Factor affecting Harvesting

Factor affecting Harvesting: Medicinal plants should be harvested during the optimal season or period to ensure the production of medicinal plant materials and are the most important step for finished herbal products of the best possible quality. The time of harvest depends on the plant part to be used. The best time for harvest (quality peak season/time of day) should be determined according to the quality and quantity of biologically active constituents rather than the total vegetative yield of the targeted medicinal plant parts. During harvest, care should be taken to ensure that no foreign matter, weeds, or toxic plants are mixed with the harvested medicinal plant materials. The most important objectives of harvesting are (1) An economic point that needs to focus on the type of crude drug to be harvested (2) The Pharmacopoeial standards of which it needs to achieve (Fig.1).

Factor affecting Harvesting
Fig.1: Factor affecting Harvesting

Environmental Factors

Harvesting season:

Active constituents of herbs are affected by the seasons (due to climate, rainfall, etc.). So medicinal plants should be collected in the proper season to get the high medicinal value as well as more chemical constituents. Medicinal plants should be harvested under the best possible conditions, avoiding dew, rain, or exceptionally high humidity. If harvesting occurs in wet conditions, the harvested material should be transported immediately to an indoor drying facility to expedite drying to prevent any possible deleterious effects due to increased moisture levels, which promote microbial fermentation and mold. Generally, roots and rhizomes are to be harvested during the rainy season. Barks and flowers are harvested during autumn. Gums/Resins – harvested during dry weather.

Harvesting time:

It is also an important factor that reflects the quality of the plant parts. Determination of the right time for harvesting will vary from one species to another. The collection should be done at a time when the plants are in optimum condition concerning required medical quality and efficacy. This also ensures the best possible quality of raw materials and products. The concentration of biologically and medically active ingredients varies with the stage of plant growth and development. Roots and Rhizomes should be collected when aerial parts are dried down (if not – fleshy and difficult to dry) and harvested after the sunsets. The bark is harvested in damp weather before noon. Aerial parts should be harvested during the late noon season, around 4-5 O’clock. Flowers e.g., cloves are harvested before they are fully expanded during sunsets.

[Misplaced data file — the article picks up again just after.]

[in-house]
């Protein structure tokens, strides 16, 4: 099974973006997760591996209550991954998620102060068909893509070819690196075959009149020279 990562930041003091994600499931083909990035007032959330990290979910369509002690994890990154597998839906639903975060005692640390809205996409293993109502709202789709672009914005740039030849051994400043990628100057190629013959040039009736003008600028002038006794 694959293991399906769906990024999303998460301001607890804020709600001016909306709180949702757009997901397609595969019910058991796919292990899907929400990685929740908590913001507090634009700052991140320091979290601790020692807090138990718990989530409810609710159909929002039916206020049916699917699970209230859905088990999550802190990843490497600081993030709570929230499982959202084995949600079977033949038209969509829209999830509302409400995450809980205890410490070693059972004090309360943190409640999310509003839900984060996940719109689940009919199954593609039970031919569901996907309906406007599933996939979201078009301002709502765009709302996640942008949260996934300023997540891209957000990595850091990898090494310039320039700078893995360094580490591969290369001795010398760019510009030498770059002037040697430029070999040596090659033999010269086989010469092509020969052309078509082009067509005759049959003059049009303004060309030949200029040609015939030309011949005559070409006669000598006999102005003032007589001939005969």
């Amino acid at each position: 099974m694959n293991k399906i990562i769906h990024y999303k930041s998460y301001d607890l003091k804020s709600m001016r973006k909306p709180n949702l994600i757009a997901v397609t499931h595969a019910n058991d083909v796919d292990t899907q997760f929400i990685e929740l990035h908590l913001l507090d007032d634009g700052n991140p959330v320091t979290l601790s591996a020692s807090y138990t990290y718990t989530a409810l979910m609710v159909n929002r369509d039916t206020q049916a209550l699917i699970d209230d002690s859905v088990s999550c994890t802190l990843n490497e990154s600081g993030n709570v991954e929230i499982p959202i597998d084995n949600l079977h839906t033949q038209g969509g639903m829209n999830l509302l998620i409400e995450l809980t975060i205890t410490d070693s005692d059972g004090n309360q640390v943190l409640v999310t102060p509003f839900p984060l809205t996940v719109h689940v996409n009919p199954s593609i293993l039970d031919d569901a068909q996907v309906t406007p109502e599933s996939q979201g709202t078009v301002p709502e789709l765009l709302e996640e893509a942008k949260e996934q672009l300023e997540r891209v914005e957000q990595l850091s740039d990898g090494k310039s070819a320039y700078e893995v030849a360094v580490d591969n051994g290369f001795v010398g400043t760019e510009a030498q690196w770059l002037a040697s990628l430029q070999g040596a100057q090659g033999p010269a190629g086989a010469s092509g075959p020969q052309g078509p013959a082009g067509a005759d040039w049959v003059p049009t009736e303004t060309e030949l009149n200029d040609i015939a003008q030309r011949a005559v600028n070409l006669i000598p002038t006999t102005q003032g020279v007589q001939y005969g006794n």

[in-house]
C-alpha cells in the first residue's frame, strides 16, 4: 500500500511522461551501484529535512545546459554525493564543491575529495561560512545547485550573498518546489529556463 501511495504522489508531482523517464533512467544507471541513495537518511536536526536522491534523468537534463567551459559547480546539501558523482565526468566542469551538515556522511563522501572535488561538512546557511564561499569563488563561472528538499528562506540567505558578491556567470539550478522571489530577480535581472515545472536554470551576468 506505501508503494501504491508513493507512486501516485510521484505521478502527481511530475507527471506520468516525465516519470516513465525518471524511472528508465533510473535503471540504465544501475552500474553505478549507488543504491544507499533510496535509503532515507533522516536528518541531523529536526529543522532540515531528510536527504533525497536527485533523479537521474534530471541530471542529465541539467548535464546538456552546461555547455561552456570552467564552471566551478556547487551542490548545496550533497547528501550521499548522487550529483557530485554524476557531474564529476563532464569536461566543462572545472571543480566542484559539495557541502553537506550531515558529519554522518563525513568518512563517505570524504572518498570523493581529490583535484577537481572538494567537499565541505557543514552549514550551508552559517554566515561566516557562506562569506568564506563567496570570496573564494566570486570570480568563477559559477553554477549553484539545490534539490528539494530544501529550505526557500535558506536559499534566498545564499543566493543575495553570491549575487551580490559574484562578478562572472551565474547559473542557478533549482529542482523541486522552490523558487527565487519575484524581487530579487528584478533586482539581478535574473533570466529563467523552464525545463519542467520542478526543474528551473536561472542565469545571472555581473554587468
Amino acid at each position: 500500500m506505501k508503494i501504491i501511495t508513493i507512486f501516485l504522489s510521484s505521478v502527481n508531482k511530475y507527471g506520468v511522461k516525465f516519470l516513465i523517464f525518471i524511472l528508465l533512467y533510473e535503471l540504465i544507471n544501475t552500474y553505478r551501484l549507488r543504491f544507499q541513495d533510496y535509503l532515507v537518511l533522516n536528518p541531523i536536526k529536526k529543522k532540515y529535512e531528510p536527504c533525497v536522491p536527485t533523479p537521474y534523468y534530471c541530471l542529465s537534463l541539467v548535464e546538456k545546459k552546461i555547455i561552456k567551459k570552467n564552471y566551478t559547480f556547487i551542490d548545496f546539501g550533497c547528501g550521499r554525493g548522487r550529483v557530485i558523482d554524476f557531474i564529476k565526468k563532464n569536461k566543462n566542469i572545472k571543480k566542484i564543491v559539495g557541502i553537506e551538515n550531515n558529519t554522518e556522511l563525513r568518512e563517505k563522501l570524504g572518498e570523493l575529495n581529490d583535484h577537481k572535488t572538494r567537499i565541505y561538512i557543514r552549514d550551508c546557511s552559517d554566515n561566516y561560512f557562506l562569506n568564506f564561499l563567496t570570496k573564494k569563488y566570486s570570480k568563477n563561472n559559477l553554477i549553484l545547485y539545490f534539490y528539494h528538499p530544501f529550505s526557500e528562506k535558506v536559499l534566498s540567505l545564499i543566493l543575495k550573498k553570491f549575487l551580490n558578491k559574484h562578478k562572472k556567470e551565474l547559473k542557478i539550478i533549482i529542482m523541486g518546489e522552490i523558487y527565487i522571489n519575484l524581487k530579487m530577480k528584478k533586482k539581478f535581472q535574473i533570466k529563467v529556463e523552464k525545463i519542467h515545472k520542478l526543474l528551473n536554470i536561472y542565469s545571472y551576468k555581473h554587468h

1. Harvesting of leaves: The fresh leaves of the herb can be picked at any time during the herb’s growth. For harvesting herbal leaves for drying purposes, they should be collected in the morning after the dew has dried from the plant, but before the heat of the sun has warmed the plant too much. Generally, leaves should be young. Leaves from the evergreen-type herbs, such as rosemary and thyme, can be harvested just before flowering for the most flavor. When the entire herb plant is desired, the best time to harvest is right before the plant is about to flower. If harvesting the whole plant from a wild growth of herbs, it is good to harvest no more than 1/3 of the plants.

2. Harvesting of flowers: Flowers are the most delicate part of an herbal harvest. It is best to collect flowers during the middle of the day and especially on a dry day. Avoid any flowers that have any amount of damage or decay and do not collect spent flowers. Once picked, move the flowers from the harvest container to the drying area as quickly as possible to avoid bruising.

3. Harvesting of seeds and fruits: When harvesting herbal seeds, choose a dry day, just before the seed is ready to be dispersed. Seeds should no longer be green, brown, or black as it is the signal that a seed has ripened enough. Seeds should also be hard and often have a dry pod surrounding the actual seed. It requires immense patience to not harvest too early.

4. Harvesting of roots: Herbal roots are harvested in the fall when they are full of energy. Roots are some of the most powerful of the herbal parts and the gardener has to pay for them in the effort. Roots are to be dug up the whole. Fresh roots should be washed and cut while they are soft enough to work with. Dried roots can be tough as rocks (no exaggeration) when fully dried.

5. Harvesting of barks: Herbal bark is an important part of the herbal harvest. Since harvesting bark can result in the demise of the tree, the harvest must be done correctly. Peeling off bark from any tree in a complete ring around the trunk should not be done as it will cut off the food supply to the tree and it will die. The bark is harvested during damp days and usually from young branches or young trees.

Harvesting temperature:

India has unique biogeographical positions having all known types of ecosystems ranging from the coldest place, the dry cold desert of Ladakh (Nubra Valley with −57°C), to temperate, alpine and sub-tropical regions of north-west and trans-Himalayas; rain forests with high rainfall; wet evergreen humid tropics of western ghats and arid and semi-arid regions of peninsular India; desert conditions of Rajasthan and Gujarat to the tidal mangroves of Sunderban (West Bengal). Hence, medicinal plants should be harvested under the best possible climatic conditions for the specific species required to avoid either desiccation or fermentation and mold growths that minimize the material’s deterioration. It is correlating between harvesting time and seasonal variations. During day and night, time-temperature variation occurs. Further seasonal changes will give more variation in the temperature. It is seen that day temperature below 23°C is suitable for roots and bark harvest, whereas leaf, flower, and fruits are to be harvested during evening time when the temperature will be 25-28°C. The air temperature is kept at 20-40°C for thin materials such as leaves but is often raised to 60-70°C for plant parts that are harder to dry e.g. roots and barks.